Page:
Everyone who trains wants long term progress. To efficiently achieve this, we need to understand what is important in a training programme and what is not.
Firstly, it must be understood that the main variable in dictating long-term muscle growth and strength, is an increase in recoverable volume performed, over time. Volume is the product of sets x reps x load, and should mostly be completed at >60-70% of your one rep max (1RM) when your goal is muscle/strength gain.. There are other factors which influence muscle growth, but improving volume performed between training blocks should be prioritised over goals such as “getting a pump” “feeling the burn” “raising the heart rate”. Not that these aren’t useful, they just aren’t nearly as important as volume. It is also more important than rep range utilised. An interesting study by Schoenfeld (2014) found 7 sets of 3 reps to be as effective as 3 sets of 10 in increasing muscle size due to equated volume, going against the typical gym goer mentality of higher reps being superior for growth.
An increase in volume over time results in greater and greater mechanical tension on the musculature which is likely the primary factor driving hypertrophic (size) gains (Schoenfeld, 2013). For example, increasing your 5 sets of 5 squat from 100kg to 120kg would elicit progressive overload through increased mechanical tension, resulting in hypertrophy. The goal to increase the weight, sets, or reps (likely a combo of all of them) on the lifts that utilise the most musculature, should be the backbone of your programme, whether your goal is bodybuilding or powerlifting related.
As I stated earlier, the volume has to be recoverable. More is not always better. Too much volume can hinder recovery to an extent that compromises the next training session, and there is a cap on how much muscle you can synthesise from a single session. For example, 10 sets of 10 at 60% of your 1RM would be a huge amount of volume at a suitable percentage, BUT would almost always be too much to recover from in time for the next training session.
After we train, protein synthesis and degradation are both elevated. Muscle proteins have been broken down, and new ones are being synthesised. In order to gain muscle, protein synthesis must be greater than protein degradation on average. Protein synthesis does not remain elevated to any significant extent 48-72 hours following a training bout of a particular muscle group. This means that drug free lifters would very likely benefit from training each muscle group 2-3x per week, rather than the traditional 1x/week advertised by professional bodybuilders and muscle magazines. 2-3x/week frequency has been shown as more effective for hypertrophy in research reviews such as that by Wernbom, Augustsson, & Thomee (2007).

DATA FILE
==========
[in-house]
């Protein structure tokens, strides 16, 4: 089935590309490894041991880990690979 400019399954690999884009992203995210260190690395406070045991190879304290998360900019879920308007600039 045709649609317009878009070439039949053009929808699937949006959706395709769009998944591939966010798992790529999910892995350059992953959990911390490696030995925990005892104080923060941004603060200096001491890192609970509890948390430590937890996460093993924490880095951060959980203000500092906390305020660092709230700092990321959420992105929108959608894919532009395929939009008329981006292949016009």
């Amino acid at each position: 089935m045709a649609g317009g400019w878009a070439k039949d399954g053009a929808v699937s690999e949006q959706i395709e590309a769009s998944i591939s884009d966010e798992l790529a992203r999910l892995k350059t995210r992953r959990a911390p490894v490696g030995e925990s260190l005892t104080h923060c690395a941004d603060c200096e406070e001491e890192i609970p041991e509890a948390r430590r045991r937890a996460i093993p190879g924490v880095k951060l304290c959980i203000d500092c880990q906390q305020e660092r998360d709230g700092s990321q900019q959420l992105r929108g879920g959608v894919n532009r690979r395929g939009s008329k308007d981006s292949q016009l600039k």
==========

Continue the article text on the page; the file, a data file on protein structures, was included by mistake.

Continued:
Training each muscle group 2-3x/week allows protein synthesis to be elevated for longer periods of time throughout the week. A study by McLester et al. (2000) found 3 training sessions/week per muscle group more conducive of muscle gain than 1 session/week EVEN when volume was the same between groups. This illustrates the importance of multiple sessions per week per body part. 40-70 Repetitions per body part per session, while training each body part two or three times per week, are suitable recommendations for most drug-free trainees (Helms et al. 2014).
- Pay close attention to total training volume (recording it if late intermediate-advanced lifter) and control its increase over time to control your gains.
- Prioritise using more weight, doing more reps, or completing more sets, with the big, compound lifts.
- Train each muscle 2-3x/week to allow for higher average protein synthesis.
Article by Jeremy Fraser of Catalyst Strength & Physique Coaching
Mclester, J. R., Bishop, E., & Guilliams, M. E. (2000). Comparison of 1 Day and 3 Days Per Week of Equal-Volume Resistance Training in Experienced Subjects. The Journal of Strength & Conditioning Research, 14(3), 273-281.
Helms, E., Fitschen, P. J., Aragon, A., Cronin, J., & Schoenfeld, B. J. (2014). Recommendations for natural bodybuilding contest preparation: resistance and cardiovascular training.
Schoenfeld, B. J. (2013). Potential mechanisms for a role of metabolic stress in hypertrophic adaptations to resistance training. Sports medicine, 43(3), 179-194.
Schoenfeld, B. J., Ratamess, N. A., Peterson, M. D., Contreras, B., Sonmez, G. T., & Alvar, B. A. (2014). Effects of different volume-equated resistance training loading strategies on muscular adaptations in well-trained men. The Journal of Strength & Conditioning Research, 28(10), 2909-2918.
Wernbom, M., Augustsson, J., & Thomeé, R. (2007). The influence of frequency, intensity, volume and mode of strength training on whole muscle cross-sectional area in humans. Sports Medicine, 37(3), 225-264.